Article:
It's Not Business As Usual
It's Not Business As Usual
Psyma International appointed Gordon Gochenauer to the position of Oncology Practice Leader to deepen our strength in healthcare marketing research. Gordon brings extensive experience in oncology marketing research with payers, patients and physicians enhancing Psyma’s pharma sector knowledge and expertise in the U.S.
Psyma International’s recent hire, Gordon Gochenauer, brings 15 years of oncology marketing research expertise to its Healthcare Practice as the Oncology Practice Leader. With an undergraduate degree in biochemistry and an MBA, Gochenauer has worked in pharmaceutical consulting solely in the oncology space in several capacities including drug development, competitive landscaping, competitive intelligence, brand messaging, market research, epidemiology, pricing, and market access.
His fascination with and passion for oncology stems from his unique background and his appreciation that cancer is a very technical disease, constantly evolving in how it is researched and treated by the pharma and medical communities. As Siddhartha Mukherjee, author of The Emperor of All Maladies: A biography of cancer wrote, “All cancers are alike, but they are alike in a unique way.” That variability has provided a rich and ever-changing landscape for Gochenauer’s work.
“What’s most exciting about oncology research, or any marketing research, is unveiling that nugget of information that changes perspective. It is like the unveiling of a mystery,” said Gochenauer. Leveraging his natural inclination to scientific inquiry and his familiarity with the history and biochemistry of cancer research and drug development, he collaborates with clients to solve business problems within the field of researching, treating, and curing cancer. “The nature of oncology is that there are constantly new targets for research, which leads to new opportunities for marketing research, as well. As more cancer patients are living longer, that opens avenues for later lines of therapies. Additionally, as we get better at treating the most commonly diagnosed cancers, researchers can turn to the less frequently diagnosed cancers with more financial feasibility.”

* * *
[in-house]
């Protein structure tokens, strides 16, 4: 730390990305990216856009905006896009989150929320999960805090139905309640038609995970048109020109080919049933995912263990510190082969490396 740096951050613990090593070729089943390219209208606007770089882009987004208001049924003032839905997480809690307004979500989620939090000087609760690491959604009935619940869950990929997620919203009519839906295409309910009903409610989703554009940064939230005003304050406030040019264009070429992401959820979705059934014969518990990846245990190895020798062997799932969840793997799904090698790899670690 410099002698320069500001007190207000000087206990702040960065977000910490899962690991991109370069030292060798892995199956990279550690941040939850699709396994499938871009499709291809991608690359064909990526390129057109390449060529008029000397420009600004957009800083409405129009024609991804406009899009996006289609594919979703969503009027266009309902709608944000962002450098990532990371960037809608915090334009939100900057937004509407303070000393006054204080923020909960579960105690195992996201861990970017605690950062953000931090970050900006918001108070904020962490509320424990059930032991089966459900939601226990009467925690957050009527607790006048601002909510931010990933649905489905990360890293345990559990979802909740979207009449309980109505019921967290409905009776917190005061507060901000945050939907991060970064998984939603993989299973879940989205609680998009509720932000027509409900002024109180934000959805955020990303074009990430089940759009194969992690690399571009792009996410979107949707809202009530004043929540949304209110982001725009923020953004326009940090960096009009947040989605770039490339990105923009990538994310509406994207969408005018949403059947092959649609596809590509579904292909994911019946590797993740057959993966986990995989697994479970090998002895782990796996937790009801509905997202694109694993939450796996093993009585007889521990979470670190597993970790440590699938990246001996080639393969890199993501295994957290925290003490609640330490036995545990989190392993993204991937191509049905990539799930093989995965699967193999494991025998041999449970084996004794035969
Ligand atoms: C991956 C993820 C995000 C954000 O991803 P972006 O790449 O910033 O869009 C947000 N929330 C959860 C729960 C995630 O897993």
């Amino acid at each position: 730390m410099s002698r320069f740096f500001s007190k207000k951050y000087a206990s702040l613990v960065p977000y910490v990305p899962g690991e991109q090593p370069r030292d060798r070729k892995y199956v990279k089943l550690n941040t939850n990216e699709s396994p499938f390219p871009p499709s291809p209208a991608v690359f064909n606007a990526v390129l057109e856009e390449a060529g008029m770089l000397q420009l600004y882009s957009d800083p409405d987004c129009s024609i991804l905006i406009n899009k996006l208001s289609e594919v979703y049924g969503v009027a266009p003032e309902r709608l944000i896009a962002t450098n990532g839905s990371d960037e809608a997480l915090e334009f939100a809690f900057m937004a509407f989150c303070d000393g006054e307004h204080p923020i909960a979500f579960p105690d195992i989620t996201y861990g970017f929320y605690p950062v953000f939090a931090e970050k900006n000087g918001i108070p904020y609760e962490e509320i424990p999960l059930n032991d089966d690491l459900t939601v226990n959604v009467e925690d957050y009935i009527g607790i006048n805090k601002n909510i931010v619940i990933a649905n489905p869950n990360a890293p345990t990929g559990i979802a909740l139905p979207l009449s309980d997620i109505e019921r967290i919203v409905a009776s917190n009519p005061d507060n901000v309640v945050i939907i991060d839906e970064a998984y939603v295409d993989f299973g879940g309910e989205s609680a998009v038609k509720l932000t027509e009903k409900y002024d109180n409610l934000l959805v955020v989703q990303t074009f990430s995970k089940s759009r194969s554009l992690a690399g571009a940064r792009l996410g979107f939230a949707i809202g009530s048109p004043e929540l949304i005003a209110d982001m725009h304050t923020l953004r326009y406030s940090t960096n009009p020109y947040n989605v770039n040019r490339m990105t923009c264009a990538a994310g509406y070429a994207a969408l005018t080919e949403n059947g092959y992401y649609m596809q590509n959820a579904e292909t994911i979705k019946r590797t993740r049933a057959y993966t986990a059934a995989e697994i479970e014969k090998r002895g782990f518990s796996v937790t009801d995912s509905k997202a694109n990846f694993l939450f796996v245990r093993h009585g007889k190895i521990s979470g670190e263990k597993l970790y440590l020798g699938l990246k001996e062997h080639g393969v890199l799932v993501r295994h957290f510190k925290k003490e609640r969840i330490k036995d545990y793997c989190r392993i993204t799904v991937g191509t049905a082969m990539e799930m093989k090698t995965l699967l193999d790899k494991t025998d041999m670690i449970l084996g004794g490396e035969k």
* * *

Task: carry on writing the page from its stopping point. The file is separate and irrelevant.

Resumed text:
“I came into oncology at a time when we were moving beyond chemotherapy and radiation – treatments that were toxic to cancer cells, but which took out many healthy cells as well. The drugs that were being tested at that time were promising but were not passing the Phase III Clinical Trials. We tested them on 100 patients, and they would work very well for about 5 or 10 percent, and not at all for the balance of patients. Then we realized that cancer is unique to the individual. If we could find 100 patients with the same kind of physiology as the 5 or 10 patients who were helped, we could be more effective. We began to understand that we needed to know what individual cancer we were dealing with before we could understand how to treat it. We became more sophisticated, as did the drugs we could use.”
As the industry evolved, so did Gochenauer’s work and expertise. Initially, he worked with pharmaceutical companies on the technical aspects of cancer treatment, evaluating aspects of drug development. Then he moved to the commercial side of the business, working on pricing, market access, and brand messaging. Most recently, he has been working more on the treatment side of the industry, to evaluate how physicians treat cancer patients and the impact of newly-approved drugs. Additionally, he has been conducting research with patients on the cost and impact of living with cancer treatment and beyond.
Gochenauer is looking forward to working with Pharma and Biotech companies on the next wave of oncology drug development: “immuno-oncology” or using the patient’s own immune system to attack cancer. In addition to the 10 IO drugs approved or likely to be approved in 2018, there are literally hundreds of different immuno-oncology drugs (IOs) in clinical trials, so the field is ripe for to assist development and commercialization of these therapies. “What’s really exciting about IOs is that, marketing research for the first time, we are helping people with advanced cancers to live long-term. We have a lot to learn about those patients who experience long-term survival from the current generation of IOs and how the upcoming generation of IOs might benefit refractory or non-responsive patients,” said Gochenauer.
“At Psyma, I hope to further develop the physician and patient marketing research work I have been doing as well as continue working with pharmaceutical companies. There are great opportunities for both qualitative and quantitative marketing research. I think our portfolio of immersive research tools including PsyDive, as well as our tracking and analytics expertise, could also be applied to the needs of the oncology industry,” said Gochenauer. “It is a huge market with large and critical information needs. We know so much more than when I started in the industry, but we still have a lot to learn about cancer, and as it evolves, perhaps we always will.”
Contact Gordon Gochenauer to talk about your marketing research needs